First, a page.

A Man of Peace

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The Oklahoma Historical Society has recently transferred Sequoyah’s home to the Cherokee Nation. Photo courtesy the Cherokee Nation.
The Oklahoma Historical Society has recently transferred Sequoyah’s home to the Cherokee Nation. Photo courtesy the Cherokee Nation.

Near Sallisaw, Oklahoma, is the home of a man who may have done more to unite the Cherokee people – and promote the formation of their sovereign nation – than anyone in history. This cabin and acreage is where Sequoyah and his wife settled in 1829, shortly ahead of the mass relocation of many more of his tribe.

Recently the Cherokee Nation and the Oklahoma Historical Society worked together to transfer ownership and responsibility for preservation of this historic site back to Sequoyah’s tribe. The site had been maintained by OHS since 1934. “We commend the state for being such good stewards of the 200-acre site and former home, and now it is time for the Cherokee Nation to lead the preservation effort,” says Chuck Hoskin, chief of staff for the Cherokee Nation.

Sequoyah, also known as George Gist, was born in Georgia in the late 18th century. He moved several times as the Cherokee were pushed farther and farther west. He lived in Alabama and Arkansas and finally settled in eastern Indian Territory, near the Arkansas border.

Sequoyah’s impact on history could best be described as being a man of peace, said Dr. Bob Blackburn, executive director of the Oklahoma Historical Society. He sought to unify the Cherokee people when he sensed that they were being divided, geographically, racially, politically, and economically. Sequoyah felt this separation firsthand as he moved westward. He recognized that his people needed a way to communicate across distance; they needed a written language. “I really believe he was motivated to do that as a way to bring the Cherokee people back together through the power of the written word,” Blackburn says.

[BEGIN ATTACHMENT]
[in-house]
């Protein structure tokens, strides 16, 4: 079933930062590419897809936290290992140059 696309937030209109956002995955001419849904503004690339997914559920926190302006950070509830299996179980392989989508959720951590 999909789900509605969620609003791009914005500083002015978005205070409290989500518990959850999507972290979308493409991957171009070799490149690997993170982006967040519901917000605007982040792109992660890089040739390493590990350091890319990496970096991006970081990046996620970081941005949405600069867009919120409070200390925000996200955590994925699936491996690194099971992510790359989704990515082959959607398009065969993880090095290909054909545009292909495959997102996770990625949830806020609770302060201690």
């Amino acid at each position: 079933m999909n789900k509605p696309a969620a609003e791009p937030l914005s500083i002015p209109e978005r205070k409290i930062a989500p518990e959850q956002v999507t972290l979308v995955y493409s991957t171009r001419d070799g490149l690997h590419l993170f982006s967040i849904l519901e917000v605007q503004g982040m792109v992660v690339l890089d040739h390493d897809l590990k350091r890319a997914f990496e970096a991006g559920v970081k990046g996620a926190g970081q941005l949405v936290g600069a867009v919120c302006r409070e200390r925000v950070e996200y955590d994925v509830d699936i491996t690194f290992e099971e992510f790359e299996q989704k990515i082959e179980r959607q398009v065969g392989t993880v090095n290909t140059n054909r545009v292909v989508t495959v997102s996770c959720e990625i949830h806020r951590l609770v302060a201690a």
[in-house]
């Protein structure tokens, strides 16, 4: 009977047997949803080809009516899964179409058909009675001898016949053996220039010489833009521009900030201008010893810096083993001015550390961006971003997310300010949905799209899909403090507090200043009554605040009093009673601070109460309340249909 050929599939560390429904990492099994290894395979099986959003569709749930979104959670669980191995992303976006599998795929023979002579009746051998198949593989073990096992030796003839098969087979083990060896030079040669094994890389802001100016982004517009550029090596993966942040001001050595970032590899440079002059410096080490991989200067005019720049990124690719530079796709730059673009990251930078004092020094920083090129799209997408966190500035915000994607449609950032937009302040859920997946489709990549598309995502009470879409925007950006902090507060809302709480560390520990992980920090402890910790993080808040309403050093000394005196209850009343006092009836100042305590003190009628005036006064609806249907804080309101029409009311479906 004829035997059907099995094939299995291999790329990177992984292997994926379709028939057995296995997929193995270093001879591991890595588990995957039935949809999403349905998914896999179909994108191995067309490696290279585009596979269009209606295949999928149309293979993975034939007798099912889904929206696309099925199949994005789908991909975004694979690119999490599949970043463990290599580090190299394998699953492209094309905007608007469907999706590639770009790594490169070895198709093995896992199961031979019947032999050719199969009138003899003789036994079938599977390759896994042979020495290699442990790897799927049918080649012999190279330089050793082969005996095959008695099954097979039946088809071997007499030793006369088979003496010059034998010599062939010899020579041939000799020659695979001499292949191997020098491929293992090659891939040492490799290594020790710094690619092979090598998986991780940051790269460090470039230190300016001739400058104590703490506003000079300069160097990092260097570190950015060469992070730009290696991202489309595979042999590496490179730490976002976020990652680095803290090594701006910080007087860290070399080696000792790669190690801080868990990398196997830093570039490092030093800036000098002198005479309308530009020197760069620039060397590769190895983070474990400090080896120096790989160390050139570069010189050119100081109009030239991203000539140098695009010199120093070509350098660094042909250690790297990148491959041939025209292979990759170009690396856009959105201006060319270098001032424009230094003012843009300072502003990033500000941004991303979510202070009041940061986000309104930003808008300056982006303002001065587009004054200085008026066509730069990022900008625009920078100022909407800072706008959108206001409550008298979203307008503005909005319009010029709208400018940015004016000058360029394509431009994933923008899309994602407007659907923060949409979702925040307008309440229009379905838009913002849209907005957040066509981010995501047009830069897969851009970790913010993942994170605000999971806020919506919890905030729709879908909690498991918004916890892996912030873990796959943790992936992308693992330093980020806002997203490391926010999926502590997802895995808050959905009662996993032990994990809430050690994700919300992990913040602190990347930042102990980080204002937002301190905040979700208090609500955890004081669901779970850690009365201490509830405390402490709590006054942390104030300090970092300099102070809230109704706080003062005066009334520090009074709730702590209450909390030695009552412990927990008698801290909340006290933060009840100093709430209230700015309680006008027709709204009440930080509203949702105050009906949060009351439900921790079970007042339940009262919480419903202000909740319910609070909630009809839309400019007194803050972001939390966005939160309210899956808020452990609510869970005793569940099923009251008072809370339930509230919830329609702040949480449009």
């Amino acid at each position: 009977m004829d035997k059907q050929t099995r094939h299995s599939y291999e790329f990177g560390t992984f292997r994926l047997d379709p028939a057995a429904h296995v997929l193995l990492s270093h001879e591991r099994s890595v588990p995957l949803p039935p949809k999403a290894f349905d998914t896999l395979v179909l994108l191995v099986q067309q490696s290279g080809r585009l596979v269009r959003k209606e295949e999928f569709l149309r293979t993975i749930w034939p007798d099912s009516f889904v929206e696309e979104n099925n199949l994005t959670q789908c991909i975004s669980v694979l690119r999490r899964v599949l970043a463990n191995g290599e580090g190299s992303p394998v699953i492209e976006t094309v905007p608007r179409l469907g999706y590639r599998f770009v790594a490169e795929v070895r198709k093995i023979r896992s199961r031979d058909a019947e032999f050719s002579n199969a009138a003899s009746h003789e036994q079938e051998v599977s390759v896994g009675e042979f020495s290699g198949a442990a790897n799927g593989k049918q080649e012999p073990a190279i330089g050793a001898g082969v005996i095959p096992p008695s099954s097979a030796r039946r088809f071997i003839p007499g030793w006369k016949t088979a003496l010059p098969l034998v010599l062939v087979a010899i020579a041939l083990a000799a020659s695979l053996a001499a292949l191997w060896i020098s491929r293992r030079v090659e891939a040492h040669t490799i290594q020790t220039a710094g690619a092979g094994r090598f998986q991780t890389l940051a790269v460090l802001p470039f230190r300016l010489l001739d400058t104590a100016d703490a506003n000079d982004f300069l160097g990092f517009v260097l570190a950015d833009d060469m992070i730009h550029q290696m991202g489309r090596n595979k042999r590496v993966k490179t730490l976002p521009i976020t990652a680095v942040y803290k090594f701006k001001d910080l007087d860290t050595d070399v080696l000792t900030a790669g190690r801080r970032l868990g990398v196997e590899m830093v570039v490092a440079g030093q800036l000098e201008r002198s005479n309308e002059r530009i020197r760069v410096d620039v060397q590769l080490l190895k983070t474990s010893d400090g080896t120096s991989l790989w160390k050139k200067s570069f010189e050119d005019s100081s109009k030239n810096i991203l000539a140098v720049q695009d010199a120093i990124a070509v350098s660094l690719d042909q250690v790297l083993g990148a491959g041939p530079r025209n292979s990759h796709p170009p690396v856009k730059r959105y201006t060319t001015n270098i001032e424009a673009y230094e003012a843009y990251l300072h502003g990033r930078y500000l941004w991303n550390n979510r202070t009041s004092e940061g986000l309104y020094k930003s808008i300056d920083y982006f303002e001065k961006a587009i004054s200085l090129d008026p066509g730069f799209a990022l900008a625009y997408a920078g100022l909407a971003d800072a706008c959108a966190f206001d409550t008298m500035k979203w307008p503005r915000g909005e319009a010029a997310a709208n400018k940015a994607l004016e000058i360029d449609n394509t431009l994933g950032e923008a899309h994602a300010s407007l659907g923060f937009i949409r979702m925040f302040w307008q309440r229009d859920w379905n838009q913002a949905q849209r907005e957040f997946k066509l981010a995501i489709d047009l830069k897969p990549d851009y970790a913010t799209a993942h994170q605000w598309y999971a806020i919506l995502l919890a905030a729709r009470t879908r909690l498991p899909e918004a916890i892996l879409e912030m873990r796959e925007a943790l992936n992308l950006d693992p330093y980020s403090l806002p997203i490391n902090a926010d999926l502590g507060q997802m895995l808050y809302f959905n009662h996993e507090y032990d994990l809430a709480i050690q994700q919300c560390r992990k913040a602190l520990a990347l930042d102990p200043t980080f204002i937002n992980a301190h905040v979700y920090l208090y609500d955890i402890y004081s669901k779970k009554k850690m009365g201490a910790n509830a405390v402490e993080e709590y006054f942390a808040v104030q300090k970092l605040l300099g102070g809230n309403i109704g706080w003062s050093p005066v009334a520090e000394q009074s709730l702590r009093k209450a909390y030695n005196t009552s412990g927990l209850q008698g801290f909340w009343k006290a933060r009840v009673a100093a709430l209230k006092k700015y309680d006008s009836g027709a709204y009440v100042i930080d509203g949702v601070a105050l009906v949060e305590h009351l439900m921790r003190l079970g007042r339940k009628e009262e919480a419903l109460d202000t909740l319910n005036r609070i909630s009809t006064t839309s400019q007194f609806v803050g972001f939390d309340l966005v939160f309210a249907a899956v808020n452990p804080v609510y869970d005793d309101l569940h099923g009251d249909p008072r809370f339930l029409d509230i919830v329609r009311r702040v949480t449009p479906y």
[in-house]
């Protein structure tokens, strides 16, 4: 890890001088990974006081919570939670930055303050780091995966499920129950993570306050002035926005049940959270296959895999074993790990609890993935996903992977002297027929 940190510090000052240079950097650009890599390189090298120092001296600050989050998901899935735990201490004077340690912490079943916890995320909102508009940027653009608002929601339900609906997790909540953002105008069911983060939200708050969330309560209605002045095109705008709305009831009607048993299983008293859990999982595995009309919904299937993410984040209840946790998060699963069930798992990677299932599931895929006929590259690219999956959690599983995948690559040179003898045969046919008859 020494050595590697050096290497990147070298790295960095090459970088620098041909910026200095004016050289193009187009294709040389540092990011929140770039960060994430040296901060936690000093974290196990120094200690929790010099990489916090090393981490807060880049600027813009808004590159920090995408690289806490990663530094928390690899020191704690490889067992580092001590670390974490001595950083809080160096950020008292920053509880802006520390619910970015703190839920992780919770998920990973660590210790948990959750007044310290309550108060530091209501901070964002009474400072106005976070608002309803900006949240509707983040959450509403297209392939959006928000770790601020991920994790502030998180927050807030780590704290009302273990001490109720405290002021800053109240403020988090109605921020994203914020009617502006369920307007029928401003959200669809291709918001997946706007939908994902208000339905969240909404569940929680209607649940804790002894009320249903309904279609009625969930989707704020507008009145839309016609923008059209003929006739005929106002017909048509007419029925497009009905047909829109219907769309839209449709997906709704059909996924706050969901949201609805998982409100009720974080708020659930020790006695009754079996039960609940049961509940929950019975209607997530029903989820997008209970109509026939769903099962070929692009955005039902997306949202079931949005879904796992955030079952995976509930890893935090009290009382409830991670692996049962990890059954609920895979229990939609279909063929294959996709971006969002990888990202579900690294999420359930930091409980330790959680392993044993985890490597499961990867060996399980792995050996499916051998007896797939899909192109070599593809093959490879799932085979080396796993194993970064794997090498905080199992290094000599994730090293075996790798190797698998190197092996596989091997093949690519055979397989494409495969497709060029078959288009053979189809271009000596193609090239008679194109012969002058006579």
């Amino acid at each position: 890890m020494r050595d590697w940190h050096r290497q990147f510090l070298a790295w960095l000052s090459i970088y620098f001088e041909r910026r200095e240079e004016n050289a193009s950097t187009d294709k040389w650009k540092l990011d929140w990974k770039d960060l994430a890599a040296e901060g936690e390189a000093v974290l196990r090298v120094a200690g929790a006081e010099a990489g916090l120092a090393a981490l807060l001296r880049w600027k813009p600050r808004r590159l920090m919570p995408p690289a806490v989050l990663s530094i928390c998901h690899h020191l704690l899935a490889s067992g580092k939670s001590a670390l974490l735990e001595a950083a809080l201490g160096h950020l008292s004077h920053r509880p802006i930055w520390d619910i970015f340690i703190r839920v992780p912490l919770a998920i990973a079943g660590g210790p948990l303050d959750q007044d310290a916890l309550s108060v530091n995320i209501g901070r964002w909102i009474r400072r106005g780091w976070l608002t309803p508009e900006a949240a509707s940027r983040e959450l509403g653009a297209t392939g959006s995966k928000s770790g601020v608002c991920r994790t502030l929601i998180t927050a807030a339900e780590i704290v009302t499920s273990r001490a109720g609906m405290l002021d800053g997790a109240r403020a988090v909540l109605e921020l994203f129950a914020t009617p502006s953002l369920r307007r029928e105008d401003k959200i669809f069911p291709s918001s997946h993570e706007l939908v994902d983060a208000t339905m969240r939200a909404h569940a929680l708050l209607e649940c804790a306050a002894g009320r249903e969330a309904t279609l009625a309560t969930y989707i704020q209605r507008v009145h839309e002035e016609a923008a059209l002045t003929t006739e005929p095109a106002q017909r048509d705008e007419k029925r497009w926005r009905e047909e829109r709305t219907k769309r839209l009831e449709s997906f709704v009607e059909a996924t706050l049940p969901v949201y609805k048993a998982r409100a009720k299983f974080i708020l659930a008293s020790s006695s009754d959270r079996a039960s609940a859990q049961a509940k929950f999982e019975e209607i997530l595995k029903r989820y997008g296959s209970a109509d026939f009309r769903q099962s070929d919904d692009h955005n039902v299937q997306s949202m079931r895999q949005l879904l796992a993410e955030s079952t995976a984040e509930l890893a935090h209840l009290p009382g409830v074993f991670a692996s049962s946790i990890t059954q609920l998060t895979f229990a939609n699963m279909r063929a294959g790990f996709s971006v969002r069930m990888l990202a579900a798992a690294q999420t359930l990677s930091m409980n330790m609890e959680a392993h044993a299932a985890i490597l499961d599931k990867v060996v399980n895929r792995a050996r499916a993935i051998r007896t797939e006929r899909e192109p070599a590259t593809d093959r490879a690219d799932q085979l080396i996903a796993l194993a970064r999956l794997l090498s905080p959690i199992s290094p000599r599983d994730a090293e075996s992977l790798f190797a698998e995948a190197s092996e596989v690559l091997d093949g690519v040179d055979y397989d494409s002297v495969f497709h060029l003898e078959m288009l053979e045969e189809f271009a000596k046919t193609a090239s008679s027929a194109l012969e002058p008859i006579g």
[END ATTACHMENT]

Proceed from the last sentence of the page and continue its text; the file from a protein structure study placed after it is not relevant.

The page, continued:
Sequoyah would go on to create a syllabary, or a catalogue of symbols that represents spoken syllables, for the Cherokee language. “In our tribe’s long and unique history, Sequoyah made an everlasting impact and truly changed the way our people communicate, share ideas and preserve history,” Hoskin says.

Sequoyah’s cabin home is small and modest and is completely surrounded by a larger, protective building. The interior of the log cabin measures only a few hundred square feet from the fireplace on one side to the far wall where a square wooden table and chairs are tucked. The site includes a museum and gift shop, scenic picnic area, room for children to run and play, and other out buildings from the era.

Sequoyah’s tribe, the nation he supported through difficult trials, continues to value his monumental contribution by protecting his home. “We are so proud to assume ownership and management of the historical site and have the opportunity to give it the respect and reverence it deserves. We will ensure this site thrives and continues operation forever,” Hoskins says. The memory, contribution and true genius of Sequoyah will continue to live on inside the little cabin. The Muscogee (Creek) poet, Alexander Posey, summed up Sequoyah’s contribution beautifully in the final two lines of his “Ode to Sequoyah,” “At length, in spite of jeers, of want and need / Thy genius shaped a dream into a deed.”

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